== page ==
Are the accent Phoenicians the keepers of the secret to sail cleaning? Does the chemical list look like a cross between jet fuel and DNA gene spliced material? Should sail cleaning only be attempted by the chosen few in purple robes?
Professional sail cleaners, if available in your area, do guarantee their work for about a dollar per foot. But a peak behind the curtain revealed a simple labor-intensive process with common household chemicals, not rocket science and exotic materials. And the labor was performed by a high school part-timer, not a degreed specialist.
The materials needed are a basin or bath tub where the sail can be emersed. Luke Warm water, laundry soap, laundry bleach, mild brush, and a place to hang them to dry. The sail cleaner used liquid Tide and Clorox bleach, but said any brand will do. I was concerned about the use of bleach, but a 1983 study by Howe & Bainbridge showed that if household bleach is used sparingly and rinsed properly, bleach will not damage dacron and cotton cloth or the stitching. The report also says never never ever use bleach on nylon or kevlar sails. Bleach will discolor your cloths, so keep this in mind when choosing proper sail-cleaning attire. You may wish to wear gloves as well.
Cleaning the Sail
It’s simple; soak the sail in lukewarm water and laundry soap for about 12 hours. How much laundry soap? Follow the directions on the box. Next spread the sail out flat and scrub with the mild bristle laundry brush. Treat the stained areas with a 2-4 percent solution of bleach and water. Rinse thoroughly and hang out to dry. I used the bath tub because the side of the tub offered a large flat surface for scrubbing the sail a section at a time. Since most of us no longer have cloths lines, I strung a line between two trees and hung the sail there. Fold the sail only after it is completely dry.
The biggest secret to removing mildew is to begin at the earliest opportunity. Otherwise it will spread quickly and set deep into the fabric and stitches. Household bleach and warm water are the chemicals of choice. If the mildew does not come out during the first scrubbing, further cleaning will only damage the fabric. That’s as good as it gets. Get over it. Rinse the sail thoroughly and dry flat and completely. Drying the sail in sunlight may further fade the stain. Storing the sail in a dry well-ventilated area will help prevent the mildew from reoccurring
The sail cleaner kept referring to a special citric spot remover by 3m, but further investigation revealed a spry bottle of Fantastic. Again, the treated area was rinsed completely after scrubbing. For blood they used Tilex which is a chlorinated cleaner with higher levels of chlorine, and they used acetone. I personally would rather put up with the stains than risk using these chemicals on the sail. Remember to rinse profusely with tons of water.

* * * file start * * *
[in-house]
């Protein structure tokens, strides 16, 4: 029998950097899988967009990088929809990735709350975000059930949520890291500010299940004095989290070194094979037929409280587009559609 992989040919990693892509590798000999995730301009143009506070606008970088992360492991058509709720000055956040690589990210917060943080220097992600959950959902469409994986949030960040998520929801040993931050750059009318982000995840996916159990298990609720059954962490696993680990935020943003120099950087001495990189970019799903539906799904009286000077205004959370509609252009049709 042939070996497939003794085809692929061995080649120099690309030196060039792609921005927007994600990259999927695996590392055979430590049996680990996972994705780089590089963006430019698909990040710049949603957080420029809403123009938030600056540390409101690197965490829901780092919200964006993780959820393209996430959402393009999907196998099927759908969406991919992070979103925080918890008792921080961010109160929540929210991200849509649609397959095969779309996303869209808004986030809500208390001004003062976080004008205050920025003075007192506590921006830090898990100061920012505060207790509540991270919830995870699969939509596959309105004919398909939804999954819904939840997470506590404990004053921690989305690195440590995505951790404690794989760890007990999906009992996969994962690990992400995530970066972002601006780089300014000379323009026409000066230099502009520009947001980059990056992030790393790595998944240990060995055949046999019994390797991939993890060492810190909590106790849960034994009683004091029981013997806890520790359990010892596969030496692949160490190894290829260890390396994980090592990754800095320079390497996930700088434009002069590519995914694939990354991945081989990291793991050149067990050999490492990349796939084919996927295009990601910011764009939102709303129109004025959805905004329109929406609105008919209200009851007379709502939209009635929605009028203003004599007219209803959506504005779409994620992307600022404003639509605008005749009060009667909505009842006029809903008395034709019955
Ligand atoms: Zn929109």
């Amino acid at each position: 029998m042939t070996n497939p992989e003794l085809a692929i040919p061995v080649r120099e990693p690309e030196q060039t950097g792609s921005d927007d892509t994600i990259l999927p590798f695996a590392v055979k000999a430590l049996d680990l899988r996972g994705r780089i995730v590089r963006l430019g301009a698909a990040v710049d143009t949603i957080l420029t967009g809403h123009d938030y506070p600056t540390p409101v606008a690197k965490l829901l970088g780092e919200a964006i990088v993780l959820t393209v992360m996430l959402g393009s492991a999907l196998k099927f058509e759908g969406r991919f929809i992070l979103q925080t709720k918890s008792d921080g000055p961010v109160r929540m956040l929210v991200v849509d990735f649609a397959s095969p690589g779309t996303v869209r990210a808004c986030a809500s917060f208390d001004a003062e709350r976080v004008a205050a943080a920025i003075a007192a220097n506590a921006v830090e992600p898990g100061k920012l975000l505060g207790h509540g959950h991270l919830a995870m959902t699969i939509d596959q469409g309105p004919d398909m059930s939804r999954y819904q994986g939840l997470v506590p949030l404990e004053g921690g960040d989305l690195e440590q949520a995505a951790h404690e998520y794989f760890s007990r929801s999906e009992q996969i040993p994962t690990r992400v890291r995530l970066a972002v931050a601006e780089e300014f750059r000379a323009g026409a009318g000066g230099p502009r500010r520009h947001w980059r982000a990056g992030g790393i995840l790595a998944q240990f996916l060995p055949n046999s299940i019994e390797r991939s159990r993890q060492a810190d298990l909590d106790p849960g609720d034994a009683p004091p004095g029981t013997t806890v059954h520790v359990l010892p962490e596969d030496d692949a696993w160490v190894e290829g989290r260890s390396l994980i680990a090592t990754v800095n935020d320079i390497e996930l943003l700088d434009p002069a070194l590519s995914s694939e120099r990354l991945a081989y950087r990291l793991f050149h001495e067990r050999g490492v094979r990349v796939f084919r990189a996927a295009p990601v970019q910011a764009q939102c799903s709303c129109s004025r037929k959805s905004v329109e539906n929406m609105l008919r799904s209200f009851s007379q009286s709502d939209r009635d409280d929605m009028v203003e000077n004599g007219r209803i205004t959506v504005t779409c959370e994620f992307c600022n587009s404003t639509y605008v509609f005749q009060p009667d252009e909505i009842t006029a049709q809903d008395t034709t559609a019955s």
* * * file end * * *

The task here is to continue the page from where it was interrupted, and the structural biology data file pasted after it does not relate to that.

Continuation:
If sailing in salt water, rinse the sails each time to sail. And at the end of the season, use a soft brush on any metal rings to minimize corrosion.
So you don’t need ancient secrets or exotic chemicals. Just a few readily available materials, lots of elbow grease, and some common sense.
Suggestions from Andy Greenspon
Sailing is a very opinionated pleasurable past-time. How one sets up a boat and how they sail their boat is also very personal. I have other ideas as to how to care for sails.
When Debbie and I first moved to the Clearwater/ St. Pete area, we opened a sail cleaning and canvas cleaning business. I spent many hours on the phone with DuPont engineers as to the best methods of cleaning sails. Also, presently, I have a carpet and upholstery cleaning business. Most, if not all, the techniques I learned from experience are transferable between carpeting and sails, since they are both synthetic substances/materials.
Here's How I Do It
- Wash/rinse the sail with fresh water
- When using a "cleanser" opt for a product like Borax II or a product that has oxygenated bleach, not chlorinated bleach (the oxygen will not attack the fibers as chlorine can. When using two separate products, IE a cleaner and a "bleach" be careful that the pH factor is neutral (7.2) or else harm can be done to the cloth. If the cleanser has the bleach already in the product then chances are that the cleanser is neither acidic nor alkaline. Chlorine can turn white fabric yellow and destroy the fabric at the same time. Oxygenated bleach doesn't attack the threads and will bring the natural color back making it whiter and brighter. As always, rinse well after washing.